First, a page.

So. So that’s the big challenge that I think is going to happen, right, we’ve had this big move towards doing everything online and not really going to the dealership. And I think all of a sudden, we’re going to need to get everybody back to the dealership to test drive a car that they’ve never sat in, or written or driven or any that don’t understand the new technology, or any of those things. So I think dealerships are now going to challenge to get everybody to do a test drive, where Yeah, they should probably do that today. But that’s just not the way the world is at the moment. Right.
Ilana Shabtay 21:35
I think that’s a really interesting perspective. Because I actually think that puts dealerships at an advantage, because they’re going to bring people back in, they can work their magic, but and this is the big part that I think you’re going to get to is how are you going to how are you going to make the digital marketing strategy so precise and targeted, that you’re bringing in the people that you want to bring in? And you’re making that experience? So positive?
Matt Tedesco 22:02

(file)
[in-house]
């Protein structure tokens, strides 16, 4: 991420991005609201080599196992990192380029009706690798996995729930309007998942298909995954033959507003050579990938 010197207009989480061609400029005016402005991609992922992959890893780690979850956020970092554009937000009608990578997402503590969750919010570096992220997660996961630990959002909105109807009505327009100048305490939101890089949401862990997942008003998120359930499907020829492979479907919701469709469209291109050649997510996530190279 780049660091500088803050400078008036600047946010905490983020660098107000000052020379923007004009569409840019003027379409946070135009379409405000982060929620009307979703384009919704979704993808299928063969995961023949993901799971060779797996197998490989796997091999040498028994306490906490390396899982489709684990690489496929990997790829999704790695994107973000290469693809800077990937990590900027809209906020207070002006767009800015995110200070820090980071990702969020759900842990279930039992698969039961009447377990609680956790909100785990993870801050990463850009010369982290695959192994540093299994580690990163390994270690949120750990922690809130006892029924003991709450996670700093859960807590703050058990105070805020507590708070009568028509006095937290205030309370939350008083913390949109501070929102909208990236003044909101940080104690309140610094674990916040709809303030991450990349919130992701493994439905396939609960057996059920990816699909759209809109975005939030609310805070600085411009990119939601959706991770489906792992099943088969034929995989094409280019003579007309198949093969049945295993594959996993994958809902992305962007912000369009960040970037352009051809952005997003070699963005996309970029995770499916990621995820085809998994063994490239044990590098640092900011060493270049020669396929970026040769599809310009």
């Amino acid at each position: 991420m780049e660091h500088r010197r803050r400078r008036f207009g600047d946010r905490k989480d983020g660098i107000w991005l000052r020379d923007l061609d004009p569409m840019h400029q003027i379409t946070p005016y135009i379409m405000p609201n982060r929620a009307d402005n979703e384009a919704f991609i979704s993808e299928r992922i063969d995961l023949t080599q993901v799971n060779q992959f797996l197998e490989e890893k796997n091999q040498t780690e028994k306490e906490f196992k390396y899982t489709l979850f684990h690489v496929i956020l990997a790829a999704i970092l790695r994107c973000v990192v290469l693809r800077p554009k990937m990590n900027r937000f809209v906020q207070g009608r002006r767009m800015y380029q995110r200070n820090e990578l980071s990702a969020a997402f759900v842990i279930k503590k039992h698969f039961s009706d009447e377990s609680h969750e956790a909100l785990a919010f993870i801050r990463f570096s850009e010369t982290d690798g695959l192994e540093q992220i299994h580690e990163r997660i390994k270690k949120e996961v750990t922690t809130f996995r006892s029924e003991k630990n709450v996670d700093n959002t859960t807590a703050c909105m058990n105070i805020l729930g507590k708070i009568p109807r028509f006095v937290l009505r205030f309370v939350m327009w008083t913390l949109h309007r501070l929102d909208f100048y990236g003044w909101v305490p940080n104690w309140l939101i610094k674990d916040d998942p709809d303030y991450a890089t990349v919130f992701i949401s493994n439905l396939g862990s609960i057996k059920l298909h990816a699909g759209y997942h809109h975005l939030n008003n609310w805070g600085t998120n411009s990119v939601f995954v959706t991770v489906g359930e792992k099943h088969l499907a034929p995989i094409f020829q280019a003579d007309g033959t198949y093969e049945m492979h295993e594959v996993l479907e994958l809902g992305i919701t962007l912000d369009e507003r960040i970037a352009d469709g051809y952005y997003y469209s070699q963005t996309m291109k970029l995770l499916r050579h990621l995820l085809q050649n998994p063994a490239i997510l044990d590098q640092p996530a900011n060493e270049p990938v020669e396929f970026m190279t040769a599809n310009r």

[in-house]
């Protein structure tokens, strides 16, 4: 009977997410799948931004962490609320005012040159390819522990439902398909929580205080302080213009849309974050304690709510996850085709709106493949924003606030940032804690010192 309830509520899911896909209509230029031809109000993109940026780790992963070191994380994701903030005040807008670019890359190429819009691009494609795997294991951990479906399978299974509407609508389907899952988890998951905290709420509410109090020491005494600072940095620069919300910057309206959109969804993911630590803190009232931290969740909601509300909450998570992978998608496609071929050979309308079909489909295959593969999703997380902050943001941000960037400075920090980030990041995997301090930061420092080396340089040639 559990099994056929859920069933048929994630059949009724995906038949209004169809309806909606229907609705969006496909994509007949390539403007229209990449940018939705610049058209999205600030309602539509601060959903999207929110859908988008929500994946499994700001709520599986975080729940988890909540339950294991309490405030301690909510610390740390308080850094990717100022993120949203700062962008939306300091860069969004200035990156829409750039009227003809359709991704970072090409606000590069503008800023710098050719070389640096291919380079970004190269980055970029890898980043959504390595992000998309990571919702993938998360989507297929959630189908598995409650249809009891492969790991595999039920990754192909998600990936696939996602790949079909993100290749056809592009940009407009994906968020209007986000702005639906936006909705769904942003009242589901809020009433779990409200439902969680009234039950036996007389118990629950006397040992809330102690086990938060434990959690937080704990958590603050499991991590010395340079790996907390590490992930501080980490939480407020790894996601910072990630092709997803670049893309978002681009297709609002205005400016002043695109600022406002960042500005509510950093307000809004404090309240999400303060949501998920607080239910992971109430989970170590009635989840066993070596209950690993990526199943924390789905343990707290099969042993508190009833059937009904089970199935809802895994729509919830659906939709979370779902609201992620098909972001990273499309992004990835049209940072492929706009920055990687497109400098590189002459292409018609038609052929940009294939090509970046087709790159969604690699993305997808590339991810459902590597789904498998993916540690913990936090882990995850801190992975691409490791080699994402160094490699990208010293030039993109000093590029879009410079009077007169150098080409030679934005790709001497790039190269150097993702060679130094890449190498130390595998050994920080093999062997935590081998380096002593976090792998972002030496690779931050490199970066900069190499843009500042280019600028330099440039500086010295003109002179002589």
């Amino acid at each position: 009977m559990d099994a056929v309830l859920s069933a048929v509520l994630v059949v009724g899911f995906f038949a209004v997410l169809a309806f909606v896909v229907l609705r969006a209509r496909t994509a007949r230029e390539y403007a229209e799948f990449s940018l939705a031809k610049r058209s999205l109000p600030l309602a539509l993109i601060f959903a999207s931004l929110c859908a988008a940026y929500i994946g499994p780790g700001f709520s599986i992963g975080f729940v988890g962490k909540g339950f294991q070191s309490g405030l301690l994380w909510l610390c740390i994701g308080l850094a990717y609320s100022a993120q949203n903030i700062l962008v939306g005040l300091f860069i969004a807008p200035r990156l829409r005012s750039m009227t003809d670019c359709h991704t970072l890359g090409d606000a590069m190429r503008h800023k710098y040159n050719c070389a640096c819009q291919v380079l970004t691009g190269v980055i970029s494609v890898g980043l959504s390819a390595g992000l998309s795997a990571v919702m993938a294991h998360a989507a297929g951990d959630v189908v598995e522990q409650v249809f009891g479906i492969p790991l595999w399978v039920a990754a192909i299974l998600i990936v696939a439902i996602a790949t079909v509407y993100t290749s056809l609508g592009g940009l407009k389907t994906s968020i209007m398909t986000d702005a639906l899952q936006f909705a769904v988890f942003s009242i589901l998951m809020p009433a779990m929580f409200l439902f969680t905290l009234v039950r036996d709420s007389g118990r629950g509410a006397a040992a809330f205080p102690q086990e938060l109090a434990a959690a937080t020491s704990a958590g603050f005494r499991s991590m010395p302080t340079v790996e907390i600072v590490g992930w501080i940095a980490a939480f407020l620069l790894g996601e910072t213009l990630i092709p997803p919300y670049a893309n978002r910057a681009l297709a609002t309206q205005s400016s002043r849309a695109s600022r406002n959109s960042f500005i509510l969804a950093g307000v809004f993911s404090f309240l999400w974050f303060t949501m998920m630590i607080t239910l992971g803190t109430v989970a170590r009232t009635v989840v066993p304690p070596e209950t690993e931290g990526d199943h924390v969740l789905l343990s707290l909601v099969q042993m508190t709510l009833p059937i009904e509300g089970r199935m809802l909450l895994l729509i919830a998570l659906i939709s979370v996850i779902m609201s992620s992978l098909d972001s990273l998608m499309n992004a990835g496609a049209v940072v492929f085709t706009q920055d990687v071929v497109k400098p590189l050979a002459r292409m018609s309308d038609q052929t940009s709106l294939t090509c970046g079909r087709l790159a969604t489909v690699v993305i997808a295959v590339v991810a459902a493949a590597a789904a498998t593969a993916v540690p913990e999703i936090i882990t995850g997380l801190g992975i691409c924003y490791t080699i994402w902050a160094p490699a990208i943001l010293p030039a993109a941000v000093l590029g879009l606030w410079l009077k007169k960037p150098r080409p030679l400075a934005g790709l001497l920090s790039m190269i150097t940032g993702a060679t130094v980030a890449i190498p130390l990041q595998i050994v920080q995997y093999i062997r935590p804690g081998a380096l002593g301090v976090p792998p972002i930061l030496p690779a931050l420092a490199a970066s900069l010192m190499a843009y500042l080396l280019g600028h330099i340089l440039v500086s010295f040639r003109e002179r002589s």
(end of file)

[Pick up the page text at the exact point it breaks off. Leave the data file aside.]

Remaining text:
Yeah, I mean, my digital marketing perspective, the hand raisers and people who are interested in those, I mean, you can target people on Facebook, who are interested in EV, and hybrid technology and stuff like that. A lot of the first party data that we’ll have from the dealership, you know, just sending out email blasts, and seeing who responds to emails and stuff like that. The whole convergence to me is really one of the things that we saw during COVID, which was trying to personalize the experience, right? So I may, instead of trying to get you to the dealership, bring the car to you. Right, we can come to a test drive, wherever you work, will pick you up, do a 30 minutes drop you back off, whether it’s your lunch break, you’re at your house, whatever that might be. That personalization, I think is going to have a huge part in the industry, especially for luxury brands, customers have really gotten used to like, welcome, get your car for service. Right, that’s gonna be a hard thing to break from people who have gotten used to things like that. Yeah, so so that, but that’s great, though, that’s great from a dealership perspective, to have that one on one relationship with the customer. Where today, you know, or say two years ago, they’re walking into a dealership, there might be 50 other people there, right at a busy dealership, and it’s like, I don’t know where to go, who I’m talking to, or any of those things. So I think all of it is great. You know, I do, you know, from the EV standpoint, right? I’m big on climate change and the stuff that we can do, you know, as a species. So I think the EV, and what Tesla has done is going to change a ton of other things. Right, like electric buses, right? We don’t really have those here. But we’re starting to write. I wrote a post that China has 400,000 fully electric buses, right, you know, like, I don’t know about in Miami, but they’re few and far between in New York. But anyway, right? out of, yeah, it’s a big cloud of smoke over us. So there’s a lot of little steps that are all happening. The battery technology, I think, is going to move things along like your computer. Like who doesn’t want their MacBook to last for a week? Right or your wearable? Right? I mean, all of those things are really going to, you know, they’re they’re all converging at the same time, which I think is great.